Friday, July 4, 2014

Why Emotionally Focused Therapy May Save Your Relationship

Emotionally Focused Therapy can make you and your partner closer.

How to get results in your relationship that will last.

Some say EFT stands for extremely funny therapy, but actually it stands for Emotionally Focused Therapy — a short-term approach (only 8 to 20 sessions with a therapist) that gets great results solving problems in your relationship. EFT started in the 1980s and developed alongside the new science of love and bonding. The EFT therapist uses this science as a guide in every session so he or she knows how to get to the heart of the problem fast. We don't teach communication skills or focus on how your family history has impacted your relationship so much as help you really see the dance you get into with each other and the emotional music that plays and keeps you stuck in conflict.

We help you make sense of your powerful emotions and your relationship needs, and talk about these things in a safe way. No one has to be the bad guy; all relationships reach sticky points. We also help you know that it's ok to have relationship needs. Often we don't feel entitled to our needs or can't quite articulate them in a way that our partner can hear.

There are three stages to the EFT process.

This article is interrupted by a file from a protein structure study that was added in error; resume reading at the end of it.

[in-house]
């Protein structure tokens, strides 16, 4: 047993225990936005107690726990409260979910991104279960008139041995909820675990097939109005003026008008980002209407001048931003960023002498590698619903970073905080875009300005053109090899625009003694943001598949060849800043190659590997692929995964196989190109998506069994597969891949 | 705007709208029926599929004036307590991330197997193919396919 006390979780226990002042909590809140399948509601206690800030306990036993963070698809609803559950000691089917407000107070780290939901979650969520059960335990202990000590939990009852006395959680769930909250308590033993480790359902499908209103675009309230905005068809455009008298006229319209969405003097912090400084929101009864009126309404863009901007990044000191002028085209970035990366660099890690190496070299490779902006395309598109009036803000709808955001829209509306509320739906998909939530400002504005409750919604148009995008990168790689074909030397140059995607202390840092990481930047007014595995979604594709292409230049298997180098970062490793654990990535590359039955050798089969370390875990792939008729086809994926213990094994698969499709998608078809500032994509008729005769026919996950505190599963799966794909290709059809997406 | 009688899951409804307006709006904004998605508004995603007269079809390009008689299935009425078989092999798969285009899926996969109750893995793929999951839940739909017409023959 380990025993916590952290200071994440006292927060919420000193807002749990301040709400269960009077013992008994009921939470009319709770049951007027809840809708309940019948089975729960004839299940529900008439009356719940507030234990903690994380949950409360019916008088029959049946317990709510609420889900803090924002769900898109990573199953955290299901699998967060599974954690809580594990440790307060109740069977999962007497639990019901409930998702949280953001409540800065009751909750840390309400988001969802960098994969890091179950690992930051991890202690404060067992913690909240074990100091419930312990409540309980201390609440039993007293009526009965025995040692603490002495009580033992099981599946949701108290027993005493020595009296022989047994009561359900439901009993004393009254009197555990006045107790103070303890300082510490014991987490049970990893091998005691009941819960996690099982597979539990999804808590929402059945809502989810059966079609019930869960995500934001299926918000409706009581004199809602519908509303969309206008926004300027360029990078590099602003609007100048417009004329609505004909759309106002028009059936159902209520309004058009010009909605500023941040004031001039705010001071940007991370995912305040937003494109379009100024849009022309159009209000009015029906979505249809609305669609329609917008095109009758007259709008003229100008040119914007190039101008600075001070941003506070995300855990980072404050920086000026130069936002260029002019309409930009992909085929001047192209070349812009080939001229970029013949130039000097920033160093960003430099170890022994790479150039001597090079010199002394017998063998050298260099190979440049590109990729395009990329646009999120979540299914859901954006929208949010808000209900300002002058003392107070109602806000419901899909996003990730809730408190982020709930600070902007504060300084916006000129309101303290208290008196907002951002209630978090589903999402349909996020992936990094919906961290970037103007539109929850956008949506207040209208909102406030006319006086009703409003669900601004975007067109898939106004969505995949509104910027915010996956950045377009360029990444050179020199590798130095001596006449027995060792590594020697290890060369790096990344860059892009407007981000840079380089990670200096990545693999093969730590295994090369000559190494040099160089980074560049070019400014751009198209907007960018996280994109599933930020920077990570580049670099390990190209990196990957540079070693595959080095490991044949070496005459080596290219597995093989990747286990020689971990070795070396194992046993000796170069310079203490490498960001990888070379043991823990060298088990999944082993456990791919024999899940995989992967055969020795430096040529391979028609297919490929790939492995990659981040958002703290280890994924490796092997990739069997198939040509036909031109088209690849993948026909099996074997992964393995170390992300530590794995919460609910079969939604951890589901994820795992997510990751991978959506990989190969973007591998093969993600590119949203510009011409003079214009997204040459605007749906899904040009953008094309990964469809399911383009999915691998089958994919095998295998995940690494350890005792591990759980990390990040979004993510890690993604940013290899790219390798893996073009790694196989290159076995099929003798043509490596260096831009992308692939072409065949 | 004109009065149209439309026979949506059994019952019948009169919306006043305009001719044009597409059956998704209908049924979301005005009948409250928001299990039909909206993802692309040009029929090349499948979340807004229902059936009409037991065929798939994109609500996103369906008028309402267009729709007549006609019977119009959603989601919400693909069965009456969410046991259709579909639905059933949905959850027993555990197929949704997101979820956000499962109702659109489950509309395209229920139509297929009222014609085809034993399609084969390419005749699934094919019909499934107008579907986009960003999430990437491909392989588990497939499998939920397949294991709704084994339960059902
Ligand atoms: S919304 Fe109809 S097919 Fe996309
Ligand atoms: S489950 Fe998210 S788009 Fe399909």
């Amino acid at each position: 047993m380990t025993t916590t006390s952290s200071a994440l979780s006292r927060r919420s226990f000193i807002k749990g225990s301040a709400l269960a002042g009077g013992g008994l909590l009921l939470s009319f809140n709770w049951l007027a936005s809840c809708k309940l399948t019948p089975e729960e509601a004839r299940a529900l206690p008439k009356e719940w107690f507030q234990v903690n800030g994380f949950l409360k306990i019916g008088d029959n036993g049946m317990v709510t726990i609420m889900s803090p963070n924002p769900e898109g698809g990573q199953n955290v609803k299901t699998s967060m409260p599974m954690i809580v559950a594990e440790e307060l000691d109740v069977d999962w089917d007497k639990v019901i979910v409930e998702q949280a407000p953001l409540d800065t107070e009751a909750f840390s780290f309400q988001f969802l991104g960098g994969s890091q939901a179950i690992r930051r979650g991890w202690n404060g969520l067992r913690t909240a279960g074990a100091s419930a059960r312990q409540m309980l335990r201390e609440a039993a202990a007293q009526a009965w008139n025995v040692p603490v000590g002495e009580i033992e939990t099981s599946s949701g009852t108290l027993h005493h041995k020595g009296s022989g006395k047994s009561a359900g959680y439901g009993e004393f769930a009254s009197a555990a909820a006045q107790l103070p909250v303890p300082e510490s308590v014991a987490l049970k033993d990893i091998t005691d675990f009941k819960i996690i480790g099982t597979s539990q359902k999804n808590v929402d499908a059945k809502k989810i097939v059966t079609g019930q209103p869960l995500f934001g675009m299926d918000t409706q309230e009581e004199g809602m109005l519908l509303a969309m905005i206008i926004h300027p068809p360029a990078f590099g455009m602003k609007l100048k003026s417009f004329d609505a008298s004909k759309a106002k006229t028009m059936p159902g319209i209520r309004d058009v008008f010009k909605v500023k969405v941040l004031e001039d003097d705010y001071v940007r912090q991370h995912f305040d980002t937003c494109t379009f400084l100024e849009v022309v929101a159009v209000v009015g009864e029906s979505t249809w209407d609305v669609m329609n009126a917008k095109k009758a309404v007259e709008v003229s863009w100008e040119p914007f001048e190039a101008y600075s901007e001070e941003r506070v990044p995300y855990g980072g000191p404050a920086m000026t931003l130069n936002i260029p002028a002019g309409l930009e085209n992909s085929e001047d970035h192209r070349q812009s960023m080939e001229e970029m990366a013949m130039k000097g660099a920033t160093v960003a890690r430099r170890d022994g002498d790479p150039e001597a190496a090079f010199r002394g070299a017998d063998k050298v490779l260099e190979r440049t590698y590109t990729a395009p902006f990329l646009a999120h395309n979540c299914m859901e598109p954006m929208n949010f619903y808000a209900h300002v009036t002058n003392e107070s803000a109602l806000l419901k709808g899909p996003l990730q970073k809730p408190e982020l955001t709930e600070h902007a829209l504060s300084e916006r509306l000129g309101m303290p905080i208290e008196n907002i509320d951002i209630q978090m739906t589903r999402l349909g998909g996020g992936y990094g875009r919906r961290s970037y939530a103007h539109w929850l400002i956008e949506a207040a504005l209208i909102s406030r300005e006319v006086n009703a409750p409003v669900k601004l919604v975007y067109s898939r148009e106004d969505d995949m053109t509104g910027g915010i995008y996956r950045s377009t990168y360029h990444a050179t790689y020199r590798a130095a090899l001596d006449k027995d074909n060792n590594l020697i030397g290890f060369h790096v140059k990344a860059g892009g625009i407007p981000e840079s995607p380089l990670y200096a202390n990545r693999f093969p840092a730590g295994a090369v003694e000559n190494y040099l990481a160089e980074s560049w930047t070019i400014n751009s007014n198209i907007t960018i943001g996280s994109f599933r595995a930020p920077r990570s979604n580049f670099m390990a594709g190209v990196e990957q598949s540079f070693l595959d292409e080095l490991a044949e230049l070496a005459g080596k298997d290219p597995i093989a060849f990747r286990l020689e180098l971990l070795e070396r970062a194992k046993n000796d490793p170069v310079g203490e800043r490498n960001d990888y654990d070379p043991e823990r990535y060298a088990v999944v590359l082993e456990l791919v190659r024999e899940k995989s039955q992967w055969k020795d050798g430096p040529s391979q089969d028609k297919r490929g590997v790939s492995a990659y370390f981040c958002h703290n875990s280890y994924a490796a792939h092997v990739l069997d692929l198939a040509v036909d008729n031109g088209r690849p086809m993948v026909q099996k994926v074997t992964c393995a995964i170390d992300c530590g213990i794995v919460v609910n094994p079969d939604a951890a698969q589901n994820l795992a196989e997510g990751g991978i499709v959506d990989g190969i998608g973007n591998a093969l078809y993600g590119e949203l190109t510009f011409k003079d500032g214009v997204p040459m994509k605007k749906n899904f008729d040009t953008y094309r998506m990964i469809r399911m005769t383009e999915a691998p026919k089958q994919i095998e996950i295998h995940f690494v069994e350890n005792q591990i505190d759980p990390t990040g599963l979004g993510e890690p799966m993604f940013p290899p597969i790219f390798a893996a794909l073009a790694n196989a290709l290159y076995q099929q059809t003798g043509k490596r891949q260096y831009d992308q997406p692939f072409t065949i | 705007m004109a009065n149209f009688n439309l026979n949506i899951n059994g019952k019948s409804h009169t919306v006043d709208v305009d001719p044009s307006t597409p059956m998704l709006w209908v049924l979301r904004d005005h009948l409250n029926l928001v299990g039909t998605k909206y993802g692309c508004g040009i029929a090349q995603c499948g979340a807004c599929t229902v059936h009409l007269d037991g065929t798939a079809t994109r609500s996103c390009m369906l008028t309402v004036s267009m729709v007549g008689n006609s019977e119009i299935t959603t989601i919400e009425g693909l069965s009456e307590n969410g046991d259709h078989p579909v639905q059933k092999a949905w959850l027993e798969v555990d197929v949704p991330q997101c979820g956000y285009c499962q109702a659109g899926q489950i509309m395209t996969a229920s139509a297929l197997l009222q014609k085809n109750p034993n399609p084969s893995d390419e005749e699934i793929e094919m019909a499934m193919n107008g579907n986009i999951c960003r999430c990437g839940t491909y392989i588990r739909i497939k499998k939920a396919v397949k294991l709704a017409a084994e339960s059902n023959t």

Stage One You learn to step out of painful patterns so that you can both feel safe again.

Stage Two You learn how to reach for your partner in a way that helps them respond and come closer. We can all learn to make sense of our feelings and express them in a way that pulls our partner towards us. At this point, we also help people heal wounds such as affairs. Research shows that EFT is successful in helping couples struggling with these kinds of injuries move into forgiveness and renewed trust.

Stage 3 Focuses on consolidating your gains so that you can continue to handle differences well and find your way. Here we ensure that you don't just have a satisfying relationship, but a truly loving bond.

We work with all kinds of couples, including those who struggle with problems other than relationship distress, such as depression or problems with anxiety.
The rhymes and reasons of romantic love have been discovered in the last 15 years. And now that we understand it, we can shape it. Love relationships do not have to be hit and miss or a matter of luck anymore. We all need a loving connection and more and more of us are learning how to make that happen.

You can read about the new science of love and the way we understand relationships in Hold Me Tight (2008) and Love Sense (2013) By Dr. Sue Johnson, Professor

Excerpt from a blog by Dr. Sue Johnson.